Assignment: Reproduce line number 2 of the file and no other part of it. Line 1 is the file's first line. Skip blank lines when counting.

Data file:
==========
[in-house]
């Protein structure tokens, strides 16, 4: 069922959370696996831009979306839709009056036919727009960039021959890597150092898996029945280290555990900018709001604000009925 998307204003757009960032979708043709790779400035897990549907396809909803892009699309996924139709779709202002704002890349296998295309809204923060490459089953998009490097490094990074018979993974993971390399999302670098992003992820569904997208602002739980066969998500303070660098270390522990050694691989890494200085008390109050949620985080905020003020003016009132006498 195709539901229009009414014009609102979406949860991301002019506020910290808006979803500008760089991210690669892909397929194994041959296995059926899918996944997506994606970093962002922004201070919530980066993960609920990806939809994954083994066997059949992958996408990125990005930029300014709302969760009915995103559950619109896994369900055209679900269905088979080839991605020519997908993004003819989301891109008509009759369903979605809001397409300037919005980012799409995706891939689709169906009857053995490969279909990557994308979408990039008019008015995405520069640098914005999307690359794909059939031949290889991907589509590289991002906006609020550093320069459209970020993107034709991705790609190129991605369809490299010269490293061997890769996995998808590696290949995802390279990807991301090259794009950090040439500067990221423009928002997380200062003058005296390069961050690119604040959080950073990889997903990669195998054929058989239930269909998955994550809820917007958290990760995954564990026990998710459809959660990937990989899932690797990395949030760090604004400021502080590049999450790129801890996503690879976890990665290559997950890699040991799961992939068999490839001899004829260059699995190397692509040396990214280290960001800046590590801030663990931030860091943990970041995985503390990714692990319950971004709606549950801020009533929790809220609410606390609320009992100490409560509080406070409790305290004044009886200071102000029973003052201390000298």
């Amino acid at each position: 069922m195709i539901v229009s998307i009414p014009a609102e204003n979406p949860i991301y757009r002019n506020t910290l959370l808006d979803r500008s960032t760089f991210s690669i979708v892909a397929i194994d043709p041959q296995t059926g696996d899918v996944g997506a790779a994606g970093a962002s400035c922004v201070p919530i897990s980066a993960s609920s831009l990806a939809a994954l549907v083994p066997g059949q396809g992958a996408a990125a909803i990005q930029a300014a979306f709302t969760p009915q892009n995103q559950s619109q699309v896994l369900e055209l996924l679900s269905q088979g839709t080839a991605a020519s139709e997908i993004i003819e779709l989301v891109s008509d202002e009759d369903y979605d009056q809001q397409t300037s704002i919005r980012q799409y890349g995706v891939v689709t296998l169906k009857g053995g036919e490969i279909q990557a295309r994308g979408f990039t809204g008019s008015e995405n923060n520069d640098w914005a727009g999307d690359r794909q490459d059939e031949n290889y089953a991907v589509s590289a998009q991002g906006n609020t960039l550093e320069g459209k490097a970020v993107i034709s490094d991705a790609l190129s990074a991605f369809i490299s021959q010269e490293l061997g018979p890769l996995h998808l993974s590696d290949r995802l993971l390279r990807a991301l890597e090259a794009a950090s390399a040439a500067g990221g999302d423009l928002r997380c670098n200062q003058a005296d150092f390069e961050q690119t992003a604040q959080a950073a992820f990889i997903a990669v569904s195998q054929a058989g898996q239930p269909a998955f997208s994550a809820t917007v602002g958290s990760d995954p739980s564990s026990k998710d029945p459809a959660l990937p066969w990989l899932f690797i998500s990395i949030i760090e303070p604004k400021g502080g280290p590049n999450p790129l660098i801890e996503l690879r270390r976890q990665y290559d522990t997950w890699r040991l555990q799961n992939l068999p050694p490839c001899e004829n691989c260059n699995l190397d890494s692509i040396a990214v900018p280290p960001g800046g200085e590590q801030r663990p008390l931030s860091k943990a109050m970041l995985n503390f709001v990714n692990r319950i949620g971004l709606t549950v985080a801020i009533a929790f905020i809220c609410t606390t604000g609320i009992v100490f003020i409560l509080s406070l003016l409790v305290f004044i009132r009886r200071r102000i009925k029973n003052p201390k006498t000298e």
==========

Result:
């Protein structure tokens, strides 16, 4: 069922959370696996831009979306839709009056036919727009960039021959890597150092898996029945280290555990900018709001604000009925 998307204003757009960032979708043709790779400035897990549907396809909803892009699309996924139709779709202002704002890349296998295309809204923060490459089953998009490097490094990074018979993974993971390399999302670098992003992820569904997208602002739980066969998500303070660098270390522990050694691989890494200085008390109050949620985080905020003020003016009132006498 195709539901229009009414014009609102979406949860991301002019506020910290808006979803500008760089991210690669892909397929194994041959296995059926899918996944997506994606970093962002922004201070919530980066993960609920990806939809994954083994066997059949992958996408990125990005930029300014709302969760009915995103559950619109896994369900055209679900269905088979080839991605020519997908993004003819989301891109008509009759369903979605809001397409300037919005980012799409995706891939689709169906009857053995490969279909990557994308979408990039008019008015995405520069640098914005999307690359794909059939031949290889991907589509590289991002906006609020550093320069459209970020993107034709991705790609190129991605369809490299010269490293061997890769996995998808590696290949995802390279990807991301090259794009950090040439500067990221423009928002997380200062003058005296390069961050690119604040959080950073990889997903990669195998054929058989239930269909998955994550809820917007958290990760995954564990026990998710459809959660990937990989899932690797990395949030760090604004400021502080590049999450790129801890996503690879976890990665290559997950890699040991799961992939068999490839001899004829260059699995190397692509040396990214280290960001800046590590801030663990931030860091943990970041995985503390990714692990319950971004709606549950801020009533929790809220609410606390609320009992100490409560509080406070409790305290004044009886200071102000029973003052201390000298």